: unwilling to do something contrary to one's ways of thinking : reluctant
Did You Know?
Many usage commentators point out that the spelling of loath, the adjective, is distinct from loathe, the verb that means "to dislike greatly." Merriam-Webster dictionaries do record loathe (along with loth) as a variant spelling for the adjective, but at the same time indicate that the loath spelling is the most common one. The adjective and the verb both hark back to Old English, and the "e" ending in each has come and gone over the centuries—but if you want to avoid the ire of those who like to keep the language tidy, stick with loath for the adjective and loathe for the verb.
My grandfather was naturally very proud of the company he had built, so he was loath to admit that it was time to think about selling it and retiring.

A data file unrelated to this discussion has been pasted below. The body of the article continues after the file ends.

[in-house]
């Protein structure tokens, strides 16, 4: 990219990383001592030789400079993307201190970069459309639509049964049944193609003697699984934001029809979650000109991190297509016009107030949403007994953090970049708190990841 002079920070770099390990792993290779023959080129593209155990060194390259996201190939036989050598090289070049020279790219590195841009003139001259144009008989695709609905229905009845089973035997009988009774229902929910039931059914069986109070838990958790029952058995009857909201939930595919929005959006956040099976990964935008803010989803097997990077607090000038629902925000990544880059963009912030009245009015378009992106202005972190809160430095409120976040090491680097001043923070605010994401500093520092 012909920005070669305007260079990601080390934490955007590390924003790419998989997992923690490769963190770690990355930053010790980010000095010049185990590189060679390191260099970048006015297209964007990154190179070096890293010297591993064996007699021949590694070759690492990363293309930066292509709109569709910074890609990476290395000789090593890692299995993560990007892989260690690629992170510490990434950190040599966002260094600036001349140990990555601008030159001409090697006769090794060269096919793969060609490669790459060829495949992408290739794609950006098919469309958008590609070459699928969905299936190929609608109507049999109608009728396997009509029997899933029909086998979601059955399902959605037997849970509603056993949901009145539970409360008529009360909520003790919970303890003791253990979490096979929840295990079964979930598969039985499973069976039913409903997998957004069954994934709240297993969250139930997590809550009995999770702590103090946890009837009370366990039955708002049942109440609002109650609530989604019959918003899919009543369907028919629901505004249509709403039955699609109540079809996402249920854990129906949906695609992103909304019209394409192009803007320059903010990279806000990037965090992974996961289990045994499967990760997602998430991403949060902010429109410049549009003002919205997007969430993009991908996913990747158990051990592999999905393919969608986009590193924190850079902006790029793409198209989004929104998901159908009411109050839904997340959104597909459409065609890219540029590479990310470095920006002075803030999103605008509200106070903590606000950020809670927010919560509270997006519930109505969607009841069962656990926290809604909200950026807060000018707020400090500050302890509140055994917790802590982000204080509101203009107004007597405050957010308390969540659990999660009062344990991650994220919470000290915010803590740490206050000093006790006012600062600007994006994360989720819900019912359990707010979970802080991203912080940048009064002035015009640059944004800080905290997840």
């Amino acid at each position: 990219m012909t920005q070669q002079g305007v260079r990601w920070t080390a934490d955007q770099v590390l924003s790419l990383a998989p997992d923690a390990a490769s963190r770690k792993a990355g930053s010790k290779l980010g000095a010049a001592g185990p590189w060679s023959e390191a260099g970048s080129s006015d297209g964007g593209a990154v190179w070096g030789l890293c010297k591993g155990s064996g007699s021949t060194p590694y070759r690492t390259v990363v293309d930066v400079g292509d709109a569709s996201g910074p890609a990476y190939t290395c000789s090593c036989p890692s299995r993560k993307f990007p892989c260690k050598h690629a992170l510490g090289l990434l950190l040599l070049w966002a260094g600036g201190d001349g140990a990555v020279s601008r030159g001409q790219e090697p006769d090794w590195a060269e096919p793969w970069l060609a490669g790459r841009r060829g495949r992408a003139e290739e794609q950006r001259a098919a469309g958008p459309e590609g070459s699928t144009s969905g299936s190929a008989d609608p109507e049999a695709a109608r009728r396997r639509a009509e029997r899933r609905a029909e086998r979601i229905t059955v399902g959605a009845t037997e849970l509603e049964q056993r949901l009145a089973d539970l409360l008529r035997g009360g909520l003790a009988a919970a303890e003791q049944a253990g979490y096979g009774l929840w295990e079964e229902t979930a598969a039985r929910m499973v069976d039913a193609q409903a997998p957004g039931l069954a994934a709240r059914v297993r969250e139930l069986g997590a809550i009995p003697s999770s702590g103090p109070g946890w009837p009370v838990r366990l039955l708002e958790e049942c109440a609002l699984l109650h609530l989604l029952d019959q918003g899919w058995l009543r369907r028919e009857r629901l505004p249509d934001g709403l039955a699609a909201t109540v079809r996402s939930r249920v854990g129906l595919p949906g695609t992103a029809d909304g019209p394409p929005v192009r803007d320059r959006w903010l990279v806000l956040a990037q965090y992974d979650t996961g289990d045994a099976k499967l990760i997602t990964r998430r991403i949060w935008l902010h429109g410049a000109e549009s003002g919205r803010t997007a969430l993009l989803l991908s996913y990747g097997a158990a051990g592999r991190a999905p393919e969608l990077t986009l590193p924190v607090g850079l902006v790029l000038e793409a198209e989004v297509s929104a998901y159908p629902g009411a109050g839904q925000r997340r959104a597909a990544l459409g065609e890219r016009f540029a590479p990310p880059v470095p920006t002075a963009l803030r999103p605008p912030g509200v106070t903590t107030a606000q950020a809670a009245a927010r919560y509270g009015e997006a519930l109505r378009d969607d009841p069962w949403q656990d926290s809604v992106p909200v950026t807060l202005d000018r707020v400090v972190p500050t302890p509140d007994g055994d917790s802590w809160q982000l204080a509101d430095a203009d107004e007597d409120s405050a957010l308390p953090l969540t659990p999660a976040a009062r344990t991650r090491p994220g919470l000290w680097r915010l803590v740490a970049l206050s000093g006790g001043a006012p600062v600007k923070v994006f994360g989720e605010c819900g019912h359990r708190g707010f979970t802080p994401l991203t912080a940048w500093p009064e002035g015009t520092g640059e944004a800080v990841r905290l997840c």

"It seems like a lot of film directors are loath to embrace VR for the same reason that Roger Ebert famously dismissed video games as a form of art: They think it's a gimmick that punishes artistry in the name of the medium's requirements." — Alex McLevy, The A.V. Club, 15 Mar. 2018
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